Mt. Lebanon Library hosts ‘Downton Abbey’ teaPublished Mar 13, 2013 at 1:59 pm (Updated Mar 13, 2013 at 1:59 pm)
Josh Wilson and Allyson Hayes of Dormont in their “Downton Abbey” best.
Clotted cream, lemon curd, scones and English sandwiches featuring radishes, smoked salmon and dill, and of course, tea, were just a few of the things that were on the menu at “Downton Abbey,” or rather the Mt. Lebanon Public Library recently. The library’s meeting room felt more like an English parlor for “Tea at ‘Downton Abbey’” on March 7. More than 70 people attended the event.
The library’s staff thought it would be a good idea to have a “Downton Abbey”-themed tea because of the popularity of the PBS series.
“It’s a fun thing to do, because we knew “Downton Abbey” is one of the most popular programs in recent history,” said library Director Cynthia Richey. She said she thought it would be fun to hold the program now because season three of the show recently ended, and folks could have a chance to talk about the episodes while enjoying an authentic English-style tea. The tea was complete with authentic foods from English cookbooks, including chicken salad sandwiches with watercress, oat cakes, ginger cookies, raspberry scones and Yorkshire parkin, which is a ginger cake.
In addition to the tea, homemade food and desserts – most of it made by library staffers – the evening included discussion of the show, trivia and a chance for folks to vote for their favorite character. Folks attending also got the chance to talk about what may happen in upcoming episodes of the series and possibly send their ideas to series creator Julian Fellowes.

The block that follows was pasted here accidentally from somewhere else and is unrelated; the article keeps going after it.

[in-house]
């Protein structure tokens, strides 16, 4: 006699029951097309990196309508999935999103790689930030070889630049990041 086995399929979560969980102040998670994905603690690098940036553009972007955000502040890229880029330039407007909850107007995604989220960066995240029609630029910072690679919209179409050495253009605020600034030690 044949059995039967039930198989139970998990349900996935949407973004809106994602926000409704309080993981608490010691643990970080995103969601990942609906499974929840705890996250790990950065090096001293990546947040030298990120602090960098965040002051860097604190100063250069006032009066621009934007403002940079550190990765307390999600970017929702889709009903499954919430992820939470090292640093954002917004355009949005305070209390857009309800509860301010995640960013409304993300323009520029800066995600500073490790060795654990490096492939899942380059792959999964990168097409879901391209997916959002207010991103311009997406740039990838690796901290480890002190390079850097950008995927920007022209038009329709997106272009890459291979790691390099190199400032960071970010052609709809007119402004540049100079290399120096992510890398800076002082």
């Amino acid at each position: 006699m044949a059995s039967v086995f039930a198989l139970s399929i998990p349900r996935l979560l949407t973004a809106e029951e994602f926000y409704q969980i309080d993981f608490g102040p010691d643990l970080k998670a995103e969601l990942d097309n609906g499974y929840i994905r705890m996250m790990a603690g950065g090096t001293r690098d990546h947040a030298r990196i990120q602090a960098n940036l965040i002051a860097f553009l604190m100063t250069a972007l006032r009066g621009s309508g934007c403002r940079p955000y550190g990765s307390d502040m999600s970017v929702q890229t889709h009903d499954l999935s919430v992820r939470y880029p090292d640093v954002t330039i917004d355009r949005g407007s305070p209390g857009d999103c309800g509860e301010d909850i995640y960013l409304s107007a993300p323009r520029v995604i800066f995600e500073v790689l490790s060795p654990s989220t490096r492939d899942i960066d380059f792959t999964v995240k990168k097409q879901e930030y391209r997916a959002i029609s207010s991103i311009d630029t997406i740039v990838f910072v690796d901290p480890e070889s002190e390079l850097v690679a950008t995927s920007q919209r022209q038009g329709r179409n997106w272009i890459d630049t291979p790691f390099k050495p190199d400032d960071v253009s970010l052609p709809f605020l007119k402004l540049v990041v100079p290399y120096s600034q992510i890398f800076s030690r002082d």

“It brings everyone together who are passionate about the series,” Richey said.
Public Services Librarian Brandon Priddy, who helped organize the event, said that everyone on the staff at the library talks about the show. He said he likes “Downton Abbey” because “it’s a combination of high-brow and low-brow.”
Allyson Hayes and Josh Wilson of Dormont dressed in their best “Downton Abbey”-esque attire for the tea. Hayes said she is “obsessed with ‘Downton Abbey’” and said she makes scones and tea at home. She joked that Wilson “probably likes it (the show) more than I do.” Hayes added, “It brings you back to a time we don’t live in now.”
Karen Ferraro of Brighton Heights came to the event with a group of friends who told her about it. She said she was flipping channels one day and caught an episode and then went back and watched the rest. “The years coincide with my parents’ birth,” she said of the time period in which the show takes place. “The dialogue is fabulous. Violet cracks me up,” Ferraro said of the character Violet Crawley, Dowager Countess of Grantham, played by Maggie Smith.
Colleen McDonnell of Mt. Lebanon came to the tea with her daughter Jane Dattilo, also of Mt. Lebanon. “We’re big fans,” McDonnell said.
“The characters are great,” Dattilo said. McDonnell agreed, saying, “I can’t find any I don’t like. They’re such interesting characters.”
“We want them to do one every month,” said Kathy Vergona of Scott Township, about the tea.
Richey said the library plans to do a similar tea after each season of Downton Abbey.